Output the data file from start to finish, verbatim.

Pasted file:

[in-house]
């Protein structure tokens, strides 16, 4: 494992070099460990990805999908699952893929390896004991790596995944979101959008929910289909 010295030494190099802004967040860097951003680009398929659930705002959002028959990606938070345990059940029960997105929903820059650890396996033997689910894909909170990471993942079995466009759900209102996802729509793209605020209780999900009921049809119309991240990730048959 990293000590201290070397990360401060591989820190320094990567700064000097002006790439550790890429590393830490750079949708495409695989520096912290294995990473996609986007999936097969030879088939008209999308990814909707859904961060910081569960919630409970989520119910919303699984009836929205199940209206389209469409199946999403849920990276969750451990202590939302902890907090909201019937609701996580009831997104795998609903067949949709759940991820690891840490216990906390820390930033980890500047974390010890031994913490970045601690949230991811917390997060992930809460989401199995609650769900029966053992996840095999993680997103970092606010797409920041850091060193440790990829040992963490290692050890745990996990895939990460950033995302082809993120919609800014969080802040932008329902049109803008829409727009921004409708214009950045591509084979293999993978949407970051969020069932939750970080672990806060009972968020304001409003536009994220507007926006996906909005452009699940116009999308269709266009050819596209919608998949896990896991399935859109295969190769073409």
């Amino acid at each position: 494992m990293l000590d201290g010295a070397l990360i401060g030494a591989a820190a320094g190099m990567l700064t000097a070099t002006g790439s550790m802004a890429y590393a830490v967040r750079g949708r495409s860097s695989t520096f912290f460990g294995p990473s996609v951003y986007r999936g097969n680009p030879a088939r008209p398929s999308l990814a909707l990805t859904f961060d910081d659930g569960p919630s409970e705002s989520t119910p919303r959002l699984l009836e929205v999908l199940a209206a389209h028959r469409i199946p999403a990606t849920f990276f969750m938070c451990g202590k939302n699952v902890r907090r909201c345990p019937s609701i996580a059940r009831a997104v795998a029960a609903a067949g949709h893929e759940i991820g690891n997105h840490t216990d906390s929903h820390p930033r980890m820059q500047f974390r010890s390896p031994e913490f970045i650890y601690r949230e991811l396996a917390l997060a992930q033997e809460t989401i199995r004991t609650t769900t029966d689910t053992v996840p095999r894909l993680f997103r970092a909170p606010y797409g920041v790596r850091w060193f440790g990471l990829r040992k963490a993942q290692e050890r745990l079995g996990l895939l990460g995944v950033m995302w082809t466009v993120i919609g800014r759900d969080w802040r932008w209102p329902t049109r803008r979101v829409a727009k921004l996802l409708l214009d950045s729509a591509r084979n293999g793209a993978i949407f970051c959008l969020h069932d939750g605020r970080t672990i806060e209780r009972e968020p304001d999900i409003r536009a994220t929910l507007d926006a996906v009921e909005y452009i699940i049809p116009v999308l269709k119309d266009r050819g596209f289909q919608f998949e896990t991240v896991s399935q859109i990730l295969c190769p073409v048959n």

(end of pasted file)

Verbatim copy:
[in-house]
């Protein structure tokens, strides 16, 4: 494992070099460990990805999908699952893929390896004991790596995944979101959008929910289909 010295030494190099802004967040860097951003680009398929659930705002959002028959990606938070345990059940029960997105929903820059650890396996033997689910894909909170990471993942079995466009759900209102996802729509793209605020209780999900009921049809119309991240990730048959 990293000590201290070397990360401060591989820190320094990567700064000097002006790439550790890429590393830490750079949708495409695989520096912290294995990473996609986007999936097969030879088939008209999308990814909707859904961060910081569960919630409970989520119910919303699984009836929205199940209206389209469409199946999403849920990276969750451990202590939302902890907090909201019937609701996580009831997104795998609903067949949709759940991820690891840490216990906390820390930033980890500047974390010890031994913490970045601690949230991811917390997060992930809460989401199995609650769900029966053992996840095999993680997103970092606010797409920041850091060193440790990829040992963490290692050890745990996990895939990460950033995302082809993120919609800014969080802040932008329902049109803008829409727009921004409708214009950045591509084979293999993978949407970051969020069932939750970080672990806060009972968020304001409003536009994220507007926006996906909005452009699940116009999308269709266009050819596209919608998949896990896991399935859109295969190769073409």
């Amino acid at each position: 494992m990293l000590d201290g010295a070397l990360i401060g030494a591989a820190a320094g190099m990567l700064t000097a070099t002006g790439s550790m802004a890429y590393a830490v967040r750079g949708r495409s860097s695989t520096f912290f460990g294995p990473s996609v951003y986007r999936g097969n680009p030879a088939r008209p398929s999308l990814a909707l990805t859904f961060d910081d659930g569960p919630s409970e705002s989520t119910p919303r959002l699984l009836e929205v999908l199940a209206a389209h028959r469409i199946p999403a990606t849920f990276f969750m938070c451990g202590k939302n699952v902890r907090r909201c345990p019937s609701i996580a059940r009831a997104v795998a029960a609903a067949g949709h893929e759940i991820g690891n997105h840490t216990d906390s929903h820390p930033r980890m820059q500047f974390r010890s390896p031994e913490f970045i650890y601690r949230e991811l396996a917390l997060a992930q033997e809460t989401i199995r004991t609650t769900t029966d689910t053992v996840p095999r894909l993680f997103r970092a909170p606010y797409g920041v790596r850091w060193f440790g990471l990829r040992k963490a993942q290692e050890r745990l079995g996990l895939l990460g995944v950033m995302w082809t466009v993120i919609g800014r759900d969080w802040r932008w209102p329902t049109r803008r979101v829409a727009k921004l996802l409708l214009d950045s729509a591509r084979n293999g793209a993978i949407f970051c959008l969020h069932d939750g605020r970080t672990i806060e209780r009972e968020p304001d999900i409003r536009a994220t929910l507007d926006a996906v009921e909005y452009i699940i049809p116009v999308l269709k119309d266009r050819g596209f289909q919608f998949e896990t991240v896991s399935q859109i990730l295969c190769p073409v048959n």